Saturday, 26 December 2015

Circular No 738

Newsletter for alumni of The Abbey School, Mt. St. Benedict, Trinidad and Tobago, W.I.
Caracas, 26 of December 2015 No. 738
Dear Friends,
Enjoy the video:
Glen Mckoy <>
Dec 17 at 4:31 PM
Cheers Sir Donald 
Thank you, I like, also funny, enjoy the holidays my friend,
Adios Glen.
Dec 9 at 10:34 AM
As young, innocent guys that had to go to mass every day and to confession once a week with made-up sins? to tell the priest, who even worried about religious issues. All the studying and all the great sports activities between the three houses St. Anthony, St Francis (the best of all ) and St Lawrence didn't leave much time for discussing religion. If I remember correctly, we took religion for granted and it never even crossed my mind. 
As our wise, old Bajan fada would say: "You boys just concentrate on studying, playing sports, dancing wid girls (pronounced (gee-erls), and calypso music. Leave problems about religion and politics to grown-up old farts who have notin betta to do wid dey time".
He was so correct. Now that I'm an old fart of 71, I spend a great deal of my time worrying about and discussing politics (e.g. Obama is a complete ass, Venezuela communists are worthless pricks, the Muslim extremist terrorists are crazy baboons, Pope Paco knows about as much about climate change as I know about building submarines, etc.  etc,. etc. etc. ). 
Our fada (the Bajan, not the priest) also would say: "If he religion does make he happy, that is good for he. Make sure you does always respect each person’s belief even if you doesn't agree wid dem." 
That's just life and we must enjoy it! I just finished reading the book "Zorba the Greek" for the second time. I recommend it to you guys. 
Donald Goddard 
Salvador Coscarart <> wrote: 
Well. It is a very Good question. I was thinking about it and could not remember any talks or problems concerning religion. 
Salvador. God bless.
On Nov 18, 2015, at 07:40,
This question came to mind in lieu of all the religious related wars that have occurred in the past and are taking place now……never personally experienced any religious related animosities nor other negative issues while at the Mount from 1956 till 1962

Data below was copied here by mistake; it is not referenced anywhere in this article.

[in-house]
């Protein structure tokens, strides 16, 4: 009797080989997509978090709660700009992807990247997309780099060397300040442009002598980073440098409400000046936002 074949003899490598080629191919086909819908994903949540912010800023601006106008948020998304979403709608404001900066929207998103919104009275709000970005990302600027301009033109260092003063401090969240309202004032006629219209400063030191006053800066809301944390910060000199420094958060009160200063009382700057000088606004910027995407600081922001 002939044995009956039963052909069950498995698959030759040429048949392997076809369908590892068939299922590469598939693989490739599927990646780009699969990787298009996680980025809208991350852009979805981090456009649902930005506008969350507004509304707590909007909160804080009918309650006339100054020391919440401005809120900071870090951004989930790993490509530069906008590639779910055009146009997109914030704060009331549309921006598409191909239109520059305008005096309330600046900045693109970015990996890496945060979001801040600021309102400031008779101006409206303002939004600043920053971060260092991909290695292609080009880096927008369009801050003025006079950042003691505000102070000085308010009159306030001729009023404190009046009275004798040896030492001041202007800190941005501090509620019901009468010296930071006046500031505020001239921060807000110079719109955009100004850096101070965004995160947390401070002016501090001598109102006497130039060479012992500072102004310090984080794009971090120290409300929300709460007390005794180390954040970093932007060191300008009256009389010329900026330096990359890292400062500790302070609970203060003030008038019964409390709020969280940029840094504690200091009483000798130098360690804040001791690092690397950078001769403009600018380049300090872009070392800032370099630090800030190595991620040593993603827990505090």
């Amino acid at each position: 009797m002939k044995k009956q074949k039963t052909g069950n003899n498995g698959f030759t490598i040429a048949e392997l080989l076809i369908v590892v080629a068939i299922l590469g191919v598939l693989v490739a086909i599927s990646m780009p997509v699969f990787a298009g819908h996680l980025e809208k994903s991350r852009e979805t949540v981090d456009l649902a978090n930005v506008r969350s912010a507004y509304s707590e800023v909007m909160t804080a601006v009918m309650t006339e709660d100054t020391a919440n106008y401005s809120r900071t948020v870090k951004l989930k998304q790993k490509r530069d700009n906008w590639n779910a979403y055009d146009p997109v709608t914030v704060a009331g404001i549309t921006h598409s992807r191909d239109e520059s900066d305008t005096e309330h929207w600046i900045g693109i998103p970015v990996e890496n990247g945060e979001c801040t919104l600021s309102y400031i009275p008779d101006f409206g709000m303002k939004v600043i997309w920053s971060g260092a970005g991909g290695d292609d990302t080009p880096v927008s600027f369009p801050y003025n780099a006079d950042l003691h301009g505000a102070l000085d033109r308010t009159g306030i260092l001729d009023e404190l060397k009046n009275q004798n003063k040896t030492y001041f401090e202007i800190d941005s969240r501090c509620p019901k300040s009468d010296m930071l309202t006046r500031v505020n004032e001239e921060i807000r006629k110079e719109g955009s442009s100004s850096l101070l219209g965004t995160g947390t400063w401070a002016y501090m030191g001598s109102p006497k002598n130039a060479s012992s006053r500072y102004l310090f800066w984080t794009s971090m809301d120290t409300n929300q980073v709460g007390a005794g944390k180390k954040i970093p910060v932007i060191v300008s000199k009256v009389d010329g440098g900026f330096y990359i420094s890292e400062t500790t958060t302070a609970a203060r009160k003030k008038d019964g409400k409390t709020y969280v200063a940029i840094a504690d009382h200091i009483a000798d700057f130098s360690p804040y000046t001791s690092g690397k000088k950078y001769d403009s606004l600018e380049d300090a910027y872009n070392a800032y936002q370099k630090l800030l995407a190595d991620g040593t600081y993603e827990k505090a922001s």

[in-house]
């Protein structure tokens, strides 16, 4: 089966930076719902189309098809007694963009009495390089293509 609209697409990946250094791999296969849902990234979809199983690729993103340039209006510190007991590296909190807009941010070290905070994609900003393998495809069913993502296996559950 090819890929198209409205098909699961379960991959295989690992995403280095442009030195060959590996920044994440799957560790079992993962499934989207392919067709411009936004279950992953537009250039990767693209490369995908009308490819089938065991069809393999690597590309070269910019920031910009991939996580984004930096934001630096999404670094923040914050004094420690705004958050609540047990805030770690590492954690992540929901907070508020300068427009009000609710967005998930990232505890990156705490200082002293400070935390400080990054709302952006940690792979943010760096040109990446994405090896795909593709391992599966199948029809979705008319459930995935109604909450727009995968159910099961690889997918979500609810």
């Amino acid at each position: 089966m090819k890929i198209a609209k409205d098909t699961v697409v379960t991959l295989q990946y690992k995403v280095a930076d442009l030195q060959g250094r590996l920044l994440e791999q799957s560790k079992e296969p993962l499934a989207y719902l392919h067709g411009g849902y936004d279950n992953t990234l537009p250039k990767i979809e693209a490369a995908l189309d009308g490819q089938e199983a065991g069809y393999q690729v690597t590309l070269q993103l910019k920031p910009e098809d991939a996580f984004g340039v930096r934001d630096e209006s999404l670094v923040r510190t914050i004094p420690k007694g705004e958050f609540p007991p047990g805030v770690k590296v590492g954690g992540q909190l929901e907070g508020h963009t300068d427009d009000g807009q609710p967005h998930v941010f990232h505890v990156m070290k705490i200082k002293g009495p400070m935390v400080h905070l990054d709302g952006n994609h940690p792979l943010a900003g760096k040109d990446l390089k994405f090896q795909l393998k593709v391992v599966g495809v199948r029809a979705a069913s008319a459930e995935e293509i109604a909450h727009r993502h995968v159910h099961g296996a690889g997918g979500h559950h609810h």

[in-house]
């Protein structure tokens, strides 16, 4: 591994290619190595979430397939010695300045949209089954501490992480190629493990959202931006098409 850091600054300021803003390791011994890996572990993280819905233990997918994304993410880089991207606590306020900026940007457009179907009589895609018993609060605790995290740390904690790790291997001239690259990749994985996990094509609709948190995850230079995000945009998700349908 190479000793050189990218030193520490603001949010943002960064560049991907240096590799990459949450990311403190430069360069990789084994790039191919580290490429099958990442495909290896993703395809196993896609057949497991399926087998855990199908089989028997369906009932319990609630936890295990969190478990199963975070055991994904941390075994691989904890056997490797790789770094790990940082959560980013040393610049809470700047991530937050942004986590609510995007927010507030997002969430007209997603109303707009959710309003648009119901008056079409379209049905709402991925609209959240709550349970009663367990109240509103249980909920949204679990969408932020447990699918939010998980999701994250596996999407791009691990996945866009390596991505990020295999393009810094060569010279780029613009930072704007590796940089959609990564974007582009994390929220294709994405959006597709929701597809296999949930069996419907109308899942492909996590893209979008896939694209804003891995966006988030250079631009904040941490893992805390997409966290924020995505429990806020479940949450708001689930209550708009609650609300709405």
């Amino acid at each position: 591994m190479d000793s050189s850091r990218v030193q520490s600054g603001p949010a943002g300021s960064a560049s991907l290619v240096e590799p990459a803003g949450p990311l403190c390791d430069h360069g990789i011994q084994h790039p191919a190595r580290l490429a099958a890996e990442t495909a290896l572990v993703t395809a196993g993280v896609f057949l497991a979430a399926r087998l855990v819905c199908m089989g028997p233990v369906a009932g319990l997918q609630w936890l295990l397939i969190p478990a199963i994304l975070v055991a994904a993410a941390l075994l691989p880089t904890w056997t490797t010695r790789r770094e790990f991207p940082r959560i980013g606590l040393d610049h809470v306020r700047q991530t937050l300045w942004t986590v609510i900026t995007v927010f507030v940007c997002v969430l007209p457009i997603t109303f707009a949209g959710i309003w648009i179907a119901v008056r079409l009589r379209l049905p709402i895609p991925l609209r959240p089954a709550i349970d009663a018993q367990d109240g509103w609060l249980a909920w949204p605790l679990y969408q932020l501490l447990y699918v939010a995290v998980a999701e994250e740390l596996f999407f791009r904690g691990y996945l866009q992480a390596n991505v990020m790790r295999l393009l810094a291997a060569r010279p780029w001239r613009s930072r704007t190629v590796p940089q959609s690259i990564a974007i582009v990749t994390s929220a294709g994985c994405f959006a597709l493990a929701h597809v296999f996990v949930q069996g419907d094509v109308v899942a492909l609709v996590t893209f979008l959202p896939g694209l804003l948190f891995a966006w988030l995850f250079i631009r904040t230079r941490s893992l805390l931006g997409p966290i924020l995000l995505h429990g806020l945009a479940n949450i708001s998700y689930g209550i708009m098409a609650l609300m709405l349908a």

Dec 9 at 6:58 PM
Hello Old Fart (your words)
I like how you still talk de Trini lingo - a slick language we all own!
Yes, St Francis was the best house! But I think 1/3rd of the readers will say theirs was the best!
I have to agree with most of what you say, Donaldo, but it is ironic you like the house but not the host of the same name - Papa Francisco!
On this complex climate change subject none of us know enough to make a judgment, except to agree/disagree with so-called experts we like/dislike.
This is a subject I have followed with curiosity for a long time and it all comes down to the sales pitch since both sides of the argument are plausible.
It is like the 10 hour debate and vote in the UK Parliament we just had to send in Tornado bombers to Syria.
In spirit I agreed with the decision to bomb the bastards! But listening to both sides of the House for 3 hours I was equally convinced intellectually that each side was right.
But to add some value to this email group let me draw everyone's attention to a very sobering, non-emotional video I just saw which employs higher wisdom than obvious politics.
Not long to listen to - so follow the whole talk by this guy who speaks with unusual intelligence, not obvious revenge, any ex prisoner would have:
Anyway, I think that religion is not something we need to discuss if we are brought up in a reasonably religious home.
It is no different from not discussing nationality.
We only have to articulate our culture in both cases when we are challenged or see that our religion or nationality is and we feel we have to say something. Verdad?
Your own Papa was wise and a good father to tell you what he did in your penultimate sentence below.
But that takes maturity and self-control. Passing quick judgement, as we tend to do and have a laugh, is fine as long as we admit what makes us decide, emotion or intellect?
Just like the Donald Trump situation now hot in the air. His argument about simply deciding to do something drastic (until it becomes clearer when the danger is put under control) is nothing different to what has been done for over 100 years in different countries. It only sounds outrageous because most people did not live through WWII when CIVILIAN Germans and Japs were put in detention centres in England and North America. Intellectual argument is sound but emotionally / politically is a time bomb. My view? No view, since I am not a US voter, and like Trump, and I do not yet understand "what the hell is going on!".